Retail sales increase(Read article summary)
Retail sales increased 0.8 percent from February, and 6.5 percent on a year over year basis.
Today, theÂ U.S. Census BureauÂ released itsÂ latest nominalÂ read of retail salesÂ showing an increase of 0.8% from February and an increase of 6.5% on a year-over-year basis on an aggregate of all items including food, fuel and healthcare services.
Nominal "discretionary" retail sales including home furnishings, home garden and building materials, consumer electronics and department store sales increased 1.61% from February and increased 5.91% above the level seen in March 2011 while, adjusting for inflation, â€śrealâ€ť discretionary retail sales increased 3.23% over the same period.
On a â€śnominalâ€ť basis, there had appeared to be â€śrough correlationâ€ť between strong home value appreciation and strong retail spending preceding the housing bust and an even stronger correlation when home values started to decline.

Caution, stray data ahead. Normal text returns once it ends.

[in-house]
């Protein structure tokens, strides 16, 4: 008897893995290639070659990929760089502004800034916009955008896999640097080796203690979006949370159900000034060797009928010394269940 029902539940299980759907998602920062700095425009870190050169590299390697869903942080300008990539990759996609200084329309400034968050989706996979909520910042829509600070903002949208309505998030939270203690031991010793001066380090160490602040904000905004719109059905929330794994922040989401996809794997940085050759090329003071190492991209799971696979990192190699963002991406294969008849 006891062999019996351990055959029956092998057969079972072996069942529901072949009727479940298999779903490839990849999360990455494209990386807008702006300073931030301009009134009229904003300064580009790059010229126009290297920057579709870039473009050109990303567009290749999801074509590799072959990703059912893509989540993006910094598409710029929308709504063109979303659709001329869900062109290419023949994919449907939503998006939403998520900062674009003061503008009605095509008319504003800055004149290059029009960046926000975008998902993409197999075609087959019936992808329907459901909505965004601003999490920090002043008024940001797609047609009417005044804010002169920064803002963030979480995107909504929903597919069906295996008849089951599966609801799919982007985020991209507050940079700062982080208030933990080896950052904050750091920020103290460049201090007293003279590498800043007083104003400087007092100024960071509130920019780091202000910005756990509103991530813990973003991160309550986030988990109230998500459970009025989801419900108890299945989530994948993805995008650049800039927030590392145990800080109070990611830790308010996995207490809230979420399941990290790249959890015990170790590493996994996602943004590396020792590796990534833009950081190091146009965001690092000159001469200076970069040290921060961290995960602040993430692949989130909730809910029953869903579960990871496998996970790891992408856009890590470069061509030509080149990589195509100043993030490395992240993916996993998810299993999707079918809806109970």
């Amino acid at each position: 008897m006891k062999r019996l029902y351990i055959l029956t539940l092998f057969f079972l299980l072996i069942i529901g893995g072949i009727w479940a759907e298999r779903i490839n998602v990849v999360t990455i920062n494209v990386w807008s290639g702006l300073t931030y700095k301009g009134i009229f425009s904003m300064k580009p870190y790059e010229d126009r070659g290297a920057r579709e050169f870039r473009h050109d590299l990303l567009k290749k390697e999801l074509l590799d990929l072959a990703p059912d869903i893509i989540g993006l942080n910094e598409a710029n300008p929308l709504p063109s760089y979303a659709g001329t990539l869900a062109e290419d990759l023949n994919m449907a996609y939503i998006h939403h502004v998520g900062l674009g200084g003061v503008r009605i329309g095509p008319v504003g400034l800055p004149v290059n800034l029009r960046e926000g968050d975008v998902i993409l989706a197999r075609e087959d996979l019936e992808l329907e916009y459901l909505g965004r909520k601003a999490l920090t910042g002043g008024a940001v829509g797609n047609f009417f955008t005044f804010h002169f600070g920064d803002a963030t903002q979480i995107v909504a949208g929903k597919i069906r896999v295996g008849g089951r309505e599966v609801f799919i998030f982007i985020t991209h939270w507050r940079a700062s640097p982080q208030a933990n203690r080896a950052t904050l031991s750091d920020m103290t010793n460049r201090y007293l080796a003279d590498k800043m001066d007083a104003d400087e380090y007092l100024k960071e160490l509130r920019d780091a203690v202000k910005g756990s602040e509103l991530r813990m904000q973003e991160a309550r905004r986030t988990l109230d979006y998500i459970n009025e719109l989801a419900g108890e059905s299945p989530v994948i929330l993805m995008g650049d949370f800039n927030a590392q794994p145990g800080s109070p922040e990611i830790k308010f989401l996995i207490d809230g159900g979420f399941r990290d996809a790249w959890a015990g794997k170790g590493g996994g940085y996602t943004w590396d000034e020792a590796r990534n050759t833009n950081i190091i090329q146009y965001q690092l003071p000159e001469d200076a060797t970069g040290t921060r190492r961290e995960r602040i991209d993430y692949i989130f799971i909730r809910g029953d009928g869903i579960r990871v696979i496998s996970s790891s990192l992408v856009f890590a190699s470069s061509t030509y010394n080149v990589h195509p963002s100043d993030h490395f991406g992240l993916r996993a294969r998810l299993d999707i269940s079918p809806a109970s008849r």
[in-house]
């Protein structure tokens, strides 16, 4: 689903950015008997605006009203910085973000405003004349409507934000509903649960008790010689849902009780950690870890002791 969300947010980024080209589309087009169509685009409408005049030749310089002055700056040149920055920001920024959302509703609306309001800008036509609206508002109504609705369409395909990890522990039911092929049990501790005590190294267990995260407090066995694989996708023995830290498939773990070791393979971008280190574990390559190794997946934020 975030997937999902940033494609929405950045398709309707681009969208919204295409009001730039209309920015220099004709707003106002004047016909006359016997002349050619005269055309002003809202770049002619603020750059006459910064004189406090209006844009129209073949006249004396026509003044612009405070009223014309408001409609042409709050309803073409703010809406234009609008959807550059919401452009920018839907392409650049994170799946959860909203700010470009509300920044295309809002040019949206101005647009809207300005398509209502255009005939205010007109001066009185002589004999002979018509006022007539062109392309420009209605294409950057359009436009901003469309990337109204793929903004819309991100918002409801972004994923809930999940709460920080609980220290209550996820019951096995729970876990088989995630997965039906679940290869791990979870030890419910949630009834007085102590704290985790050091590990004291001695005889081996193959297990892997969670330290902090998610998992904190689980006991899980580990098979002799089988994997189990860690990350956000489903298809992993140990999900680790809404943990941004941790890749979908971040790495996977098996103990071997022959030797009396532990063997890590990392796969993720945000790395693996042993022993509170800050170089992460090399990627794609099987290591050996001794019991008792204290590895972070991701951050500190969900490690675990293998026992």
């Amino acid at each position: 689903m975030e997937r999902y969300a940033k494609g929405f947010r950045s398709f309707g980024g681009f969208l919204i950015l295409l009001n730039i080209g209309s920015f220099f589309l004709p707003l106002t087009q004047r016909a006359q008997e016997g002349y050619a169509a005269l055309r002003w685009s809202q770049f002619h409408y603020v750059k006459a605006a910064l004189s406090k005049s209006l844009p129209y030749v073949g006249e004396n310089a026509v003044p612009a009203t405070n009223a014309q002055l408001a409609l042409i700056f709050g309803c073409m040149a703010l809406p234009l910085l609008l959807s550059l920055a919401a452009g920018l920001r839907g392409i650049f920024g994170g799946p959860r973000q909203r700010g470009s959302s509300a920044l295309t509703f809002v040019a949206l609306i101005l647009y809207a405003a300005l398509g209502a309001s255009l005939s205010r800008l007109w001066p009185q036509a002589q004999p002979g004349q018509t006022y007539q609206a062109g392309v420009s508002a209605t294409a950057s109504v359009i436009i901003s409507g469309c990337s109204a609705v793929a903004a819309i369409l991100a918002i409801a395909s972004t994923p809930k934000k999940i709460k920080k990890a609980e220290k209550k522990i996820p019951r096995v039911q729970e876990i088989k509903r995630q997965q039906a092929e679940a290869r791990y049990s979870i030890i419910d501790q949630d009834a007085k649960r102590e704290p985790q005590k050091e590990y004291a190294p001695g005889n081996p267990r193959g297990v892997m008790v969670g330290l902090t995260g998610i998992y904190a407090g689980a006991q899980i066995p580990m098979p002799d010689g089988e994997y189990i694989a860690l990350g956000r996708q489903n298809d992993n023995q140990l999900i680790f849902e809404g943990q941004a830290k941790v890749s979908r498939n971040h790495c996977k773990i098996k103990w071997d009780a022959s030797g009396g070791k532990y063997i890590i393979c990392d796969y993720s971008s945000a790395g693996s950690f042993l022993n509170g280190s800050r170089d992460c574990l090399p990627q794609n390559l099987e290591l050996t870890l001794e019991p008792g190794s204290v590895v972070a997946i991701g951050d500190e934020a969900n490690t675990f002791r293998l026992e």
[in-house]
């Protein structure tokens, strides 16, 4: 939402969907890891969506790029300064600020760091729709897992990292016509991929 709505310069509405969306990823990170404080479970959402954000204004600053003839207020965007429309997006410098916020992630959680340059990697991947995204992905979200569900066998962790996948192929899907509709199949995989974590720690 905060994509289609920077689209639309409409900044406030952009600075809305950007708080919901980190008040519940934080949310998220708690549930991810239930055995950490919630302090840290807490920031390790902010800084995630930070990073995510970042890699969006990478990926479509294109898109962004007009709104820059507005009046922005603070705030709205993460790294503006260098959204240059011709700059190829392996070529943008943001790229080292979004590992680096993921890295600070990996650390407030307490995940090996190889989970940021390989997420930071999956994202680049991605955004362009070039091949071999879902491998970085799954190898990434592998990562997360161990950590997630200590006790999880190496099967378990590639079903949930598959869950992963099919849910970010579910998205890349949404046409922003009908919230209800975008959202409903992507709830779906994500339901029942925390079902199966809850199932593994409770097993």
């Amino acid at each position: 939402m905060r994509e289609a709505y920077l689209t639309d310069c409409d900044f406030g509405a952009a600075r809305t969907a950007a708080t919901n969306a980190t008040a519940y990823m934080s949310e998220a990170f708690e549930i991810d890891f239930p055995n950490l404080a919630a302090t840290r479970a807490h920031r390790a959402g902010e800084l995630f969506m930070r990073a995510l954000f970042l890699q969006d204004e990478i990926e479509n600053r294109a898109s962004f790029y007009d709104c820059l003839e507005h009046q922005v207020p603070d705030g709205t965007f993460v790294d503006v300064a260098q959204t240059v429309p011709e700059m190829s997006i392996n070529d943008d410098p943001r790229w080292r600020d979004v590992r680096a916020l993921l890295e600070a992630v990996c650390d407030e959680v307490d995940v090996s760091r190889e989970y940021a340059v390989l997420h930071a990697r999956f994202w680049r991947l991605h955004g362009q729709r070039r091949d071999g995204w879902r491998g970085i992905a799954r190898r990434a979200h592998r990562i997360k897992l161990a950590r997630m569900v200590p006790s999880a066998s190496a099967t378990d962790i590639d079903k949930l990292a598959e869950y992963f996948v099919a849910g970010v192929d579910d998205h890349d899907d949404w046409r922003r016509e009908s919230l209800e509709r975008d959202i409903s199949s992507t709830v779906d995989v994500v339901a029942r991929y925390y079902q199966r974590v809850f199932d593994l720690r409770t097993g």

The following chart shows the year-over-year change to nominal discretionary retail sales and the year-over-year change to nominal the S&P/Case-Shiller Composite home price index since 1993 and since 2000.
As you can see there is, at the very least, a coincidental change to home values and consumer spending during the boom and then the bust, but as home values have continued to decline, retail spending has remained low but has not continued to consistently contract.
Looking at the chart here (click for full-screen dynamic version), adjusted for inflation (CPI for retail sales, CPI â€śless shelterâ€ť for S&P/Case-Shiller Composite) the â€śrough correlationâ€ť between the year-over-year change to the â€śdiscretionaryâ€ť retail sales series and the year-over-year S&P/Case-Shiller Composite series seems now even more significant.